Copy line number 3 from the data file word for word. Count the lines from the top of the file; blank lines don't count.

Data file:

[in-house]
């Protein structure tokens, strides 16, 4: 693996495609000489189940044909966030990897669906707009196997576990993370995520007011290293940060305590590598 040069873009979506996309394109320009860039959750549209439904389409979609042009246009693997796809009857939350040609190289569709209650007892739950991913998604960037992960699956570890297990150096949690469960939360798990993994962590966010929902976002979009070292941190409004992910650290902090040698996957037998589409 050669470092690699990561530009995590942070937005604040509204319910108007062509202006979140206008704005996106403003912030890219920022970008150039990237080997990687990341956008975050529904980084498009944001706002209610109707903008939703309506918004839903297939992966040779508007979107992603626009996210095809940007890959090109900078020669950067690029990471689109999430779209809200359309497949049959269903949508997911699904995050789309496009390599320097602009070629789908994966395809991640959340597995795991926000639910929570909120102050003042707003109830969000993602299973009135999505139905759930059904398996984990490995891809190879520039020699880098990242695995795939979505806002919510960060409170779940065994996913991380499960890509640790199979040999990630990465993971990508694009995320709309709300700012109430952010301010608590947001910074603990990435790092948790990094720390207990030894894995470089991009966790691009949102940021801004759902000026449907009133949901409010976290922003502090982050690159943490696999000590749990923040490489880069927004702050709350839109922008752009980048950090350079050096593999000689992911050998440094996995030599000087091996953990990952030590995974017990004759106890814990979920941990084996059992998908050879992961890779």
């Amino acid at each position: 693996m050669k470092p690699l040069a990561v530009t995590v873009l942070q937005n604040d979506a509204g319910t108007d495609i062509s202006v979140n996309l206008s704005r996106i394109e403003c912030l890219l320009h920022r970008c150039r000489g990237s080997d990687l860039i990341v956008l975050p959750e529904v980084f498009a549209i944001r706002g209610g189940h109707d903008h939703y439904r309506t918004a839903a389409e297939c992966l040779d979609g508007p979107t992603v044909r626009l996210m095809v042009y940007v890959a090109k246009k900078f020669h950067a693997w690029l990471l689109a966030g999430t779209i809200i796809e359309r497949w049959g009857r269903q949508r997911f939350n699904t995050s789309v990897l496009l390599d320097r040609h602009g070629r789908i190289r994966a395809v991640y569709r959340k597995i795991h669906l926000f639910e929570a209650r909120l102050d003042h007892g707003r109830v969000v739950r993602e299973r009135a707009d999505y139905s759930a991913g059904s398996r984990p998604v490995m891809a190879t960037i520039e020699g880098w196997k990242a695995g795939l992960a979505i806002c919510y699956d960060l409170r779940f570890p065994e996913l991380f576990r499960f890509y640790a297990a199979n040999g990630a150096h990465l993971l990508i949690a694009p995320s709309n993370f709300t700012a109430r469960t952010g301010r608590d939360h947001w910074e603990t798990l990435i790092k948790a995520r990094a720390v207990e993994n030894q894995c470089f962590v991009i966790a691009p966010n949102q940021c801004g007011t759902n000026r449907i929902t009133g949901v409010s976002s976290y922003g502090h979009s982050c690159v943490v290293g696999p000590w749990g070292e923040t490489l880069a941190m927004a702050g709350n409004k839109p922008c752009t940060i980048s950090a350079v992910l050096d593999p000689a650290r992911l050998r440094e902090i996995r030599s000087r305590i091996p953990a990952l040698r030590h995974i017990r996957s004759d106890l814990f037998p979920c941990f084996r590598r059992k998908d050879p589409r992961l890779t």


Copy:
């Amino acid at each position: 693996m050669k470092p690699l040069a990561v530009t995590v873009l942070q937005n604040d979506a509204g319910t108007d495609i062509s202006v979140n996309l206008s704005r996106i394109e403003c912030l890219l320009h920022r970008c150039r000489g990237s080997d990687l860039i990341v956008l975050p959750e529904v980084f498009a549209i944001r706002g209610g189940h109707d903008h939703y439904r309506t918004a839903a389409e297939c992966l040779d979609g508007p979107t992603v044909r626009l996210m095809v042009y940007v890959a090109k246009k900078f020669h950067a693997w690029l990471l689109a966030g999430t779209i809200i796809e359309r497949w049959g009857r269903q949508r997911f939350n699904t995050s789309v990897l496009l390599d320097r040609h602009g070629r789908i190289r994966a395809v991640y569709r959340k597995i795991h669906l926000f639910e929570a209650r909120l102050d003042h007892g707003r109830v969000v739950r993602e299973r009135a707009d999505y139905s759930a991913g059904s398996r984990p998604v490995m891809a190879t960037i520039e020699g880098w196997k990242a695995g795939l992960a979505i806002c919510y699956d960060l409170r779940f570890p065994e996913l991380f576990r499960f890509y640790a297990a199979n040999g990630a150096h990465l993971l990508i949690a694009p995320s709309n993370f709300t700012a109430r469960t952010g301010r608590d939360h947001w910074e603990t798990l990435i790092k948790a995520r990094a720390v207990e993994n030894q894995c470089f962590v991009i966790a691009p966010n949102q940021c801004g007011t759902n000026r449907i929902t009133g949901v409010s976002s976290y922003g502090h979009s982050c690159v943490v290293g696999p000590w749990g070292e923040t490489l880069a941190m927004a702050g709350n409004k839109p922008c752009t940060i980048s950090a350079v992910l050096d593999p000689a650290r992911l050998r440094e902090i996995r030599s000087r305590i091996p953990a990952l040698r030590h995974i017990r996957s004759d106890l814990f037998p979920c941990f084996r590598r059992k998908d050879p589409r992961l890779t």